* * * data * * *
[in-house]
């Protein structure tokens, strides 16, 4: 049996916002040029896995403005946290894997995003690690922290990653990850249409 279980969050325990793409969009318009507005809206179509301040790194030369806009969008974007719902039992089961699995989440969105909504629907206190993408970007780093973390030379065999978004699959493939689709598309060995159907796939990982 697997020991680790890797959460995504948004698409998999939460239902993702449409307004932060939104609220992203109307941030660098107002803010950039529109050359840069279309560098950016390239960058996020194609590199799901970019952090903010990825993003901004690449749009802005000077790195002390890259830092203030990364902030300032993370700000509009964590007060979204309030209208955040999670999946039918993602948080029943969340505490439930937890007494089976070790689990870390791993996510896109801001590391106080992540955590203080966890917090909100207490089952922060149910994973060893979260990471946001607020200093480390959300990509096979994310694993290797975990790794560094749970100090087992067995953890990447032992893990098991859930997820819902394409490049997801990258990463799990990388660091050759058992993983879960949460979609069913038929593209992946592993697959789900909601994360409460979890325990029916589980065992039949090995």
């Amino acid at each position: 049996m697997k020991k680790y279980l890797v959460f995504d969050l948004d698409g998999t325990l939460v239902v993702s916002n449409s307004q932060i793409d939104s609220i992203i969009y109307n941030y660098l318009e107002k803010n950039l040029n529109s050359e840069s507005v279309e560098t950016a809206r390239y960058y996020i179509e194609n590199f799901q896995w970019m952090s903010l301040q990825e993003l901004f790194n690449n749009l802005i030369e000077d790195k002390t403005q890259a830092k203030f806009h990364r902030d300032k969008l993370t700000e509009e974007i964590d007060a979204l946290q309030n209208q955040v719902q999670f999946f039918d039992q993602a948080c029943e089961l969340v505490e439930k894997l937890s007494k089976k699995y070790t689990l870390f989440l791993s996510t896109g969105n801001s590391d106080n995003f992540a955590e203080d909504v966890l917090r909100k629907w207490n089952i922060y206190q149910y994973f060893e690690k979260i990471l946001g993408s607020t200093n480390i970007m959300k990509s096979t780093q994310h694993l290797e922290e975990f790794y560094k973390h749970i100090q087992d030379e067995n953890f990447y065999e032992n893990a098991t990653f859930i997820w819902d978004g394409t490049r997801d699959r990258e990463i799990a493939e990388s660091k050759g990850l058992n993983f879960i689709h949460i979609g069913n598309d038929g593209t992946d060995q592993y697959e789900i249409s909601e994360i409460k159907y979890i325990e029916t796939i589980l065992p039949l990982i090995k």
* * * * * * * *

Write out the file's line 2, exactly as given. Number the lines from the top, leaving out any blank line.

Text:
């Protein structure tokens, strides 16, 4: 049996916002040029896995403005946290894997995003690690922290990653990850249409 279980969050325990793409969009318009507005809206179509301040790194030369806009969008974007719902039992089961699995989440969105909504629907206190993408970007780093973390030379065999978004699959493939689709598309060995159907796939990982 697997020991680790890797959460995504948004698409998999939460239902993702449409307004932060939104609220992203109307941030660098107002803010950039529109050359840069279309560098950016390239960058996020194609590199799901970019952090903010990825993003901004690449749009802005000077790195002390890259830092203030990364902030300032993370700000509009964590007060979204309030209208955040999670999946039918993602948080029943969340505490439930937890007494089976070790689990870390791993996510896109801001590391106080992540955590203080966890917090909100207490089952922060149910994973060893979260990471946001607020200093480390959300990509096979994310694993290797975990790794560094749970100090087992067995953890990447032992893990098991859930997820819902394409490049997801990258990463799990990388660091050759058992993983879960949460979609069913038929593209992946592993697959789900909601994360409460979890325990029916589980065992039949090995």